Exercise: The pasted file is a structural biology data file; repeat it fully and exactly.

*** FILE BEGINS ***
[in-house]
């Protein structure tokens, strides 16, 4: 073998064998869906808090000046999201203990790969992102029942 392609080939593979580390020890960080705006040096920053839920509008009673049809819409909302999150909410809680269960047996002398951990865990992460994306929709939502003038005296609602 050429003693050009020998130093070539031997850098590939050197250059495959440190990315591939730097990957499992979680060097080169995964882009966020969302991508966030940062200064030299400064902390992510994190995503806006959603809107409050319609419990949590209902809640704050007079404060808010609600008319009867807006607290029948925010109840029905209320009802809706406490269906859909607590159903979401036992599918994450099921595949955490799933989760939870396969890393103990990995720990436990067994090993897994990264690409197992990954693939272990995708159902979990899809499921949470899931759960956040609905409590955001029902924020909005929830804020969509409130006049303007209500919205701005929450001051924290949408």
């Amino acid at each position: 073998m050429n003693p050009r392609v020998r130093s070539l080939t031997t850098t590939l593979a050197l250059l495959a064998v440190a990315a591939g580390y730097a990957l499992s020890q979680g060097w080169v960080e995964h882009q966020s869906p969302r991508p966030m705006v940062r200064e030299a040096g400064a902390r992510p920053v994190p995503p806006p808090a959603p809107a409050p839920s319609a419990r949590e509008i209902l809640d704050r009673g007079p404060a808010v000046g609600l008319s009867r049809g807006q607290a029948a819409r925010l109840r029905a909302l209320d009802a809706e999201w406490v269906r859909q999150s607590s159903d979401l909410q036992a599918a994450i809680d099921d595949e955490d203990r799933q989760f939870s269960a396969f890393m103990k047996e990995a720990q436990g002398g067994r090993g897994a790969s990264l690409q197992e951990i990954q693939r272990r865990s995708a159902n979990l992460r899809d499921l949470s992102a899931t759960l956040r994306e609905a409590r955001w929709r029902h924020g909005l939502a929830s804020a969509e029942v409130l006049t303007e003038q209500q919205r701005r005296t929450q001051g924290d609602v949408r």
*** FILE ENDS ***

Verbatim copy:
[in-house]
């Protein structure tokens, strides 16, 4: 073998064998869906808090000046999201203990790969992102029942 392609080939593979580390020890960080705006040096920053839920509008009673049809819409909302999150909410809680269960047996002398951990865990992460994306929709939502003038005296609602 050429003693050009020998130093070539031997850098590939050197250059495959440190990315591939730097990957499992979680060097080169995964882009966020969302991508966030940062200064030299400064902390992510994190995503806006959603809107409050319609419990949590209902809640704050007079404060808010609600008319009867807006607290029948925010109840029905209320009802809706406490269906859909607590159903979401036992599918994450099921595949955490799933989760939870396969890393103990990995720990436990067994090993897994990264690409197992990954693939272990995708159902979990899809499921949470899931759960956040609905409590955001029902924020909005929830804020969509409130006049303007209500919205701005929450001051924290949408």
């Amino acid at each position: 073998m050429n003693p050009r392609v020998r130093s070539l080939t031997t850098t590939l593979a050197l250059l495959a064998v440190a990315a591939g580390y730097a990957l499992s020890q979680g060097w080169v960080e995964h882009q966020s869906p969302r991508p966030m705006v940062r200064e030299a040096g400064a902390r992510p920053v994190p995503p806006p808090a959603p809107a409050p839920s319609a419990r949590e509008i209902l809640d704050r009673g007079p404060a808010v000046g609600l008319s009867r049809g807006q607290a029948a819409r925010l109840r029905a909302l209320d009802a809706e999201w406490v269906r859909q999150s607590s159903d979401l909410q036992a599918a994450i809680d099921d595949e955490d203990r799933q989760f939870s269960a396969f890393m103990k047996e990995a720990q436990g002398g067994r090993g897994a790969s990264l690409q197992e951990i990954q693939r272990r865990s995708a159902n979990l992460r899809d499921l949470s992102a899931t759960l956040r994306e609905a409590r955001w929709r029902h924020g909005l939502a929830s804020a969509e029942v409130l006049t303007e003038q209500q919205r701005r005296t929450q001051g924290d609602v949408r």